A post dedicated to the late Emma Yong
1976 – 2012
It was the year 1999. I was sitting on the steps of the open-air amphitheater, listening intently as my school principal introduced a lady from my alma mater that had broken out into the local theatre scene. She was Emma Yong, and 23 years of age then. She sang “Matchmaker” from Fiddler on the Roof, in which she starred as Hodel (Singapore Lyric Theatre production 1999). I remember the utter shock and goosebumps I felt from hearing such a beautiful voice live. She was pitch-perfect, had a big theatric singing voice, and her delivery of the song was playful, yet still angelic. Poised, graceful and donning a long flowing skirt, Emma impressed all the wide-eyed schoolgirls. The performance made us sit up and listen to our own hearts: were we just driven to become doctors, lawyers, accountants, women CEOs? Or was there space for us in Singapore to make a living with our natural talents and passions?
More than 13 years on, I still fondly recall that performance. And over these 13 years, Emma grew into an established actress and performer. From theatre (Mammon Inc.-2002, Boeing Boeing – 2005, Blackbird – 2005, Cabaret – 2006, Cinderel-LAH – 2010) to the big screen (Glen Goei’s The Blue Mansion – 2009), her star shone brightly. She was versatile in both serious roles and comedic fare. Emma was probably best known for her role in the glitzy and fun Dim Sum Dollies, a musical cabaret group with Pam Oei and Selena Tan which was formed in 2002. The Dollies performed to sold-out crowds and had a visually spectacular stage appearance complete with pink feather boas and shiny dresses, boasting all things Singaporean with their sense of humour and cheeky quips.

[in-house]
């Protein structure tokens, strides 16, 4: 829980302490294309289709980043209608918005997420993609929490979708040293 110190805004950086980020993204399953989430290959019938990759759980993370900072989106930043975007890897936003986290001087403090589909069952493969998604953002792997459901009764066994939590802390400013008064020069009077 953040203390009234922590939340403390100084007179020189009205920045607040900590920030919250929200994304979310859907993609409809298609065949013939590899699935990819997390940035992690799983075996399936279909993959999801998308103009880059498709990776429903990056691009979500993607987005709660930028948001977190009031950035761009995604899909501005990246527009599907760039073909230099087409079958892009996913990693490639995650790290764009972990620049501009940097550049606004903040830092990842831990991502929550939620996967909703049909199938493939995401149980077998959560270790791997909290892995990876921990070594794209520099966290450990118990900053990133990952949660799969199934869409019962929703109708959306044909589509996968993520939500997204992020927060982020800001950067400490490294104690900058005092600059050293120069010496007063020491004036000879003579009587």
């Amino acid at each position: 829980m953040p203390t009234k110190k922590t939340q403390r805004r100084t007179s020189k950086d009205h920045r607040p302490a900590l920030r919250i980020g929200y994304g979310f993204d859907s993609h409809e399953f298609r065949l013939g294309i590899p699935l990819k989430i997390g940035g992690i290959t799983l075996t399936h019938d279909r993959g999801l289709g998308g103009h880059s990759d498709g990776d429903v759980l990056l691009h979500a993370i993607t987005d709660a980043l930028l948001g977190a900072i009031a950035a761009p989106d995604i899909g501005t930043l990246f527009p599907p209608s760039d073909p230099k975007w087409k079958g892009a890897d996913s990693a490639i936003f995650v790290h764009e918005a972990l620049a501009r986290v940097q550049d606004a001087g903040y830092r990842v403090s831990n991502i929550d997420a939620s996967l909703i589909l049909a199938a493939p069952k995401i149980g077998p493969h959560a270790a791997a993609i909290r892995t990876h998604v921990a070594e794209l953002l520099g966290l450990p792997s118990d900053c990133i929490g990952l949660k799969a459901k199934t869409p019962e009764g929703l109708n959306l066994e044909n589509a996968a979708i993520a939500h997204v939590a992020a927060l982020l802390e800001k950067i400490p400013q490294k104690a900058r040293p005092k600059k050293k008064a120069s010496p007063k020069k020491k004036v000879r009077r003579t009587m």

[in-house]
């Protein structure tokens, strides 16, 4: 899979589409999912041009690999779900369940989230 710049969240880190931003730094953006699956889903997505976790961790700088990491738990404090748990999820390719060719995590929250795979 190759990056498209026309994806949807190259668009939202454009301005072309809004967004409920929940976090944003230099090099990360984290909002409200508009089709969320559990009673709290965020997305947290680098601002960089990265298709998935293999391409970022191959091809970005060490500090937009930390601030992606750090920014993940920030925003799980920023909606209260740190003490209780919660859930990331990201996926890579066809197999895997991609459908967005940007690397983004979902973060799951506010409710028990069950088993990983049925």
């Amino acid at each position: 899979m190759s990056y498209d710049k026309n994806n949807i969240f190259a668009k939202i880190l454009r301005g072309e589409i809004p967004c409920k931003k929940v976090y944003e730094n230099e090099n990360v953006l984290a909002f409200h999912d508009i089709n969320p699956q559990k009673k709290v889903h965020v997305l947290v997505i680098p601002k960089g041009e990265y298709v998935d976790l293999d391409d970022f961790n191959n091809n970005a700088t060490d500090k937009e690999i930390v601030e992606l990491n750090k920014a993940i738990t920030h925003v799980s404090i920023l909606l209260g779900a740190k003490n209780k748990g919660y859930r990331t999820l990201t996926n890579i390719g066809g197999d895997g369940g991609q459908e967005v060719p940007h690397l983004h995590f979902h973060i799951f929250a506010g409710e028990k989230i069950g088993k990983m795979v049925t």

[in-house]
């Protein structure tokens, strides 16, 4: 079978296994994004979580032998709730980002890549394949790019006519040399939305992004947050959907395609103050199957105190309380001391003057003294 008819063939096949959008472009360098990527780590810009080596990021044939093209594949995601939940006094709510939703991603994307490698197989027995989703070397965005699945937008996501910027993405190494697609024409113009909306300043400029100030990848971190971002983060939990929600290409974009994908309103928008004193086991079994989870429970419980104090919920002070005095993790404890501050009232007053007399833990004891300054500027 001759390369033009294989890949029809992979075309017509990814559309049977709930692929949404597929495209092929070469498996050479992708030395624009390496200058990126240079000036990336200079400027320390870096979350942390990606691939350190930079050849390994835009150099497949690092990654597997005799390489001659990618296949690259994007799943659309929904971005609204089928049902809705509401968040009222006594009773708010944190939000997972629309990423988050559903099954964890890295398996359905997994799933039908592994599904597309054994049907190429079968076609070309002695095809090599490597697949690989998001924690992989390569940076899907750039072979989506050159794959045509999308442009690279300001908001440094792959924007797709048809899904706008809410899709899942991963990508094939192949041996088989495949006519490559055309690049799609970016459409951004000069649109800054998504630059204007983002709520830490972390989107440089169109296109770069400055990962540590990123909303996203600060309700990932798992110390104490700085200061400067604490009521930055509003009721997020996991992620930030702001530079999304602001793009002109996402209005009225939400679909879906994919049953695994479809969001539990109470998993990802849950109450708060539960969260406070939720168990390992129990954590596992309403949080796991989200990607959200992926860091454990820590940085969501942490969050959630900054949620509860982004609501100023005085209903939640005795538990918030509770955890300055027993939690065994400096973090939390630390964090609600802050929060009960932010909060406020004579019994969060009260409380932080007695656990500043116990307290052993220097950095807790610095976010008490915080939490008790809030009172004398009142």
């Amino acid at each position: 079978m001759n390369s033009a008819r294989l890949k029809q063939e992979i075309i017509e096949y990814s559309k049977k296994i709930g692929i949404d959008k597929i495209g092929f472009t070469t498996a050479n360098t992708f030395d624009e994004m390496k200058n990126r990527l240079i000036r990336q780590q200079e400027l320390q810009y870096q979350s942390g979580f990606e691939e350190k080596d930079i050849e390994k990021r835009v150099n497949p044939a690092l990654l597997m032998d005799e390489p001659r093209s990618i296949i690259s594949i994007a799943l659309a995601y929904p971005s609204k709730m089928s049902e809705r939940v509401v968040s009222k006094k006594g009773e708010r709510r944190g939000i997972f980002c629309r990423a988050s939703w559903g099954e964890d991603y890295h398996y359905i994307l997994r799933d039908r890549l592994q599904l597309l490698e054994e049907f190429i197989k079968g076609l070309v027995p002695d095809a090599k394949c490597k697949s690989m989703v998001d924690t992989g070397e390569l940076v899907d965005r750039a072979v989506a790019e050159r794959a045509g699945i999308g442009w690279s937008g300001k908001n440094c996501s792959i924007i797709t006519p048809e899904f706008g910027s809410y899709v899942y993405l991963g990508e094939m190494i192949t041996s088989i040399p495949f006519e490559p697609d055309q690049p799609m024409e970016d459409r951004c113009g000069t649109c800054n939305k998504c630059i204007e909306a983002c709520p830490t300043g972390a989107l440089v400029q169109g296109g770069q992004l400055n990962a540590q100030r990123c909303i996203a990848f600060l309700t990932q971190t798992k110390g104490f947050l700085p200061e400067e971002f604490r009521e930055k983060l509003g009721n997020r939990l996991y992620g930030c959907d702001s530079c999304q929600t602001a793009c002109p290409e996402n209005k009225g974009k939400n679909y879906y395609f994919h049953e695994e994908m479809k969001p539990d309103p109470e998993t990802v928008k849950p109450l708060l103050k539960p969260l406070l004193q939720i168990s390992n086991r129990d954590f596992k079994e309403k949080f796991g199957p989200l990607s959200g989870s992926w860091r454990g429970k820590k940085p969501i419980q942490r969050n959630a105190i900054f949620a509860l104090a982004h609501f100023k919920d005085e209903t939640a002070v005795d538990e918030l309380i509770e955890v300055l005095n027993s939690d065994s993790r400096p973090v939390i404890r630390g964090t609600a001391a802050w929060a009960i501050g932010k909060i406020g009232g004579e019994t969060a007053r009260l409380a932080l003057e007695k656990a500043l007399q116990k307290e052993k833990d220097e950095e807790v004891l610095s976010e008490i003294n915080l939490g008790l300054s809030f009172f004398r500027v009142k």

Over the years Emma was constantly in the public eye, and she leveraged on her fame to support causes like Women make a Difference (against trafficking in women) and World Aids Day. Singaporeans followed news about her wedding with her first husband, Gerald Chew, in 2002. The couple split a year later. We later rejoiced as she married the interior designer Mr. Jerry Lim in 2011, only to read that she had been stricken with Stage 4 stomach cancer in January that same year. Her 16-month battle with cancer had a brief interlude as she performed in the Stephen Sondheim musical Into the Woods last year, but she soon had to pull-out of Dream Academy’s Crazy Christmas after suffering a relapse.
In one way or another, Emma’s talents touched a wide spectrum of people who managed to catch her performances. I, for one, thoroughly enjoyed Emma in Cinderel-LAH. Little would I know that it would be the last time I saw her on stage.
Judging from the reaction of fellow thespians and theatre directors, it is clear that she was well-loved in the scene too, and her passing has devastated one too many. Friends of Emma like Neo Swee Lin and Janice Koh tweeted sorrowfully upon hearing the news (http://sg.entertainment.yahoo.com/blogs/singapore-showbiz/actress-emma-yong-passes-away-36-175311010.html). Suffice to say that Singapore has lost yet another precious gem in the theatre scene.
Fare thee well, Emma, we will meet again when the time is right. Thank you for sharing your talent with the rest of us, and showing us that good local theatre begets high praise, when performed with all one’s being.